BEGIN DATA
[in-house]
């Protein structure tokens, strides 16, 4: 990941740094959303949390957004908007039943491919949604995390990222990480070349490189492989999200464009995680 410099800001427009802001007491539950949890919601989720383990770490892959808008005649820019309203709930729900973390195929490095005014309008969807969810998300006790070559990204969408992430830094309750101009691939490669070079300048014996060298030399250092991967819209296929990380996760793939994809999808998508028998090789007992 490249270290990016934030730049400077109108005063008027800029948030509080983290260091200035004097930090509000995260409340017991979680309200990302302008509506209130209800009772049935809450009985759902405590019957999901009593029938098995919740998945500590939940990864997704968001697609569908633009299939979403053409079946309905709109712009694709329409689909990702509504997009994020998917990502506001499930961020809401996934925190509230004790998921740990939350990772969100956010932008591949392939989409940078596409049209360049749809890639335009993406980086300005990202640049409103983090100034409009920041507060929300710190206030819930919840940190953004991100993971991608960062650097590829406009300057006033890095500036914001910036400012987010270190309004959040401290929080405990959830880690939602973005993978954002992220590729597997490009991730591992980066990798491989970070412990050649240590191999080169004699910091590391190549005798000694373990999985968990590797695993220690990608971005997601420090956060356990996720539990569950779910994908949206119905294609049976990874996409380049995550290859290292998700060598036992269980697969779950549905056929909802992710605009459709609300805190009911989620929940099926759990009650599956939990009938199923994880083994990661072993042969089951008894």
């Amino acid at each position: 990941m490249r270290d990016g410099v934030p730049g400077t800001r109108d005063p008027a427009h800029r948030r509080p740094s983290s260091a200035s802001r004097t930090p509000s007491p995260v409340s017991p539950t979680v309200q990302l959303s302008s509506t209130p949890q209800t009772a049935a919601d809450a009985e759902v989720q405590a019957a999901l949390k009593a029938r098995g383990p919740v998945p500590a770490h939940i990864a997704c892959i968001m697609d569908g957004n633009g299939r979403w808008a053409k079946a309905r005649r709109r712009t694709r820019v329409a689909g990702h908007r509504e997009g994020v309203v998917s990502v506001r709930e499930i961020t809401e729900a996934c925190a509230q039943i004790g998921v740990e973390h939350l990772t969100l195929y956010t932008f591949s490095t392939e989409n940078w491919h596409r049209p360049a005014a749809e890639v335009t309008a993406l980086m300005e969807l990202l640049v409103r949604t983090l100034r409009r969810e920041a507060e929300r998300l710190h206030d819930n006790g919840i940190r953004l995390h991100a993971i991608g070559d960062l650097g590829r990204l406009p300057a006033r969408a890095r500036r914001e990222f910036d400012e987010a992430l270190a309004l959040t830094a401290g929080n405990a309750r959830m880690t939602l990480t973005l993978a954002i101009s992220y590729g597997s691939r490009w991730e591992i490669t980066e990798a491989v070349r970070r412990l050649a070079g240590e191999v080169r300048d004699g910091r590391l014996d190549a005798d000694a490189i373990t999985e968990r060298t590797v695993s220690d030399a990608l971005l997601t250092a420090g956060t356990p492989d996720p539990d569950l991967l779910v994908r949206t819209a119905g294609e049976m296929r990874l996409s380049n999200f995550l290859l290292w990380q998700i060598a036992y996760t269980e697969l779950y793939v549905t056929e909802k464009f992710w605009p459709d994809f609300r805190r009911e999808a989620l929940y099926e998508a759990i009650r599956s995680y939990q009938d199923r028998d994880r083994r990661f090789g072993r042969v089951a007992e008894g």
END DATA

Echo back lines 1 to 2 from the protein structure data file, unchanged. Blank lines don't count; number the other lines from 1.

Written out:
[in-house]
């Protein structure tokens, strides 16, 4: 990941740094959303949390957004908007039943491919949604995390990222990480070349490189492989999200464009995680 410099800001427009802001007491539950949890919601989720383990770490892959808008005649820019309203709930729900973390195929490095005014309008969807969810998300006790070559990204969408992430830094309750101009691939490669070079300048014996060298030399250092991967819209296929990380996760793939994809999808998508028998090789007992 490249270290990016934030730049400077109108005063008027800029948030509080983290260091200035004097930090509000995260409340017991979680309200990302302008509506209130209800009772049935809450009985759902405590019957999901009593029938098995919740998945500590939940990864997704968001697609569908633009299939979403053409079946309905709109712009694709329409689909990702509504997009994020998917990502506001499930961020809401996934925190509230004790998921740990939350990772969100956010932008591949392939989409940078596409049209360049749809890639335009993406980086300005990202640049409103983090100034409009920041507060929300710190206030819930919840940190953004991100993971991608960062650097590829406009300057006033890095500036914001910036400012987010270190309004959040401290929080405990959830880690939602973005993978954002992220590729597997490009991730591992980066990798491989970070412990050649240590191999080169004699910091590391190549005798000694373990999985968990590797695993220690990608971005997601420090956060356990996720539990569950779910994908949206119905294609049976990874996409380049995550290859290292998700060598036992269980697969779950549905056929909802992710605009459709609300805190009911989620929940099926759990009650599956939990009938199923994880083994990661072993042969089951008894």